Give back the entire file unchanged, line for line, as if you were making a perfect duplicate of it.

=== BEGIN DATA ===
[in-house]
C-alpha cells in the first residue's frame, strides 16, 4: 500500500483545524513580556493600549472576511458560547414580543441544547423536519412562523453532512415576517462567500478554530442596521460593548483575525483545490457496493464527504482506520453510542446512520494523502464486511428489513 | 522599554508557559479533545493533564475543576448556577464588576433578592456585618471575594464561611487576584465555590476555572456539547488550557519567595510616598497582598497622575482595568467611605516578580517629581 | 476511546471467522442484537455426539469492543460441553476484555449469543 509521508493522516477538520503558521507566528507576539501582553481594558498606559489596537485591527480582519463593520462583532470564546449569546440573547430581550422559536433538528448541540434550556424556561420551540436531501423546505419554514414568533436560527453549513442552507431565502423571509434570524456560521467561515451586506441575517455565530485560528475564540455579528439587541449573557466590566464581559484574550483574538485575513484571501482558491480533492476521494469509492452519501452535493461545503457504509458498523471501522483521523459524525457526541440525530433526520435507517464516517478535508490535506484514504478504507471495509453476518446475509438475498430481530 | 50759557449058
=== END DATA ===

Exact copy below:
[in-house]
C-alpha cells in the first residue's frame, strides 16, 4: 500500500483545524513580556493600549472576511458560547414580543441544547423536519412562523453532512415576517462567500478554530442596521460593548483575525483545490457496493464527504482506520453510542446512520494523502464486511428489513 | 522599554508557559479533545493533564475543576448556577464588576433578592456585618471575594464561611487576584465555590476555572456539547488550557519567595510616598497582598497622575482595568467611605516578580517629581 | 476511546471467522442484537455426539469492543460441553476484555449469543 509521508493522516477538520503558521507566528507576539501582553481594558498606559489596537485591527480582519463593520462583532470564546449569546440573547430581550422559536433538528448541540434550556424556561420551540436531501423546505419554514414568533436560527453549513442552507431565502423571509434570524456560521467561515451586506441575517455565530485560528475564540455579528439587541449573557466590566464581559484574550483574538485575513484571501482558491480533492476521494469509492452519501452535493461545503457504509458498523471501522483521523459524525457526541440525530433526520435507517464516517478535508490535506484514504478504507471495509453476518446475509438475498430481530 | 50759557449058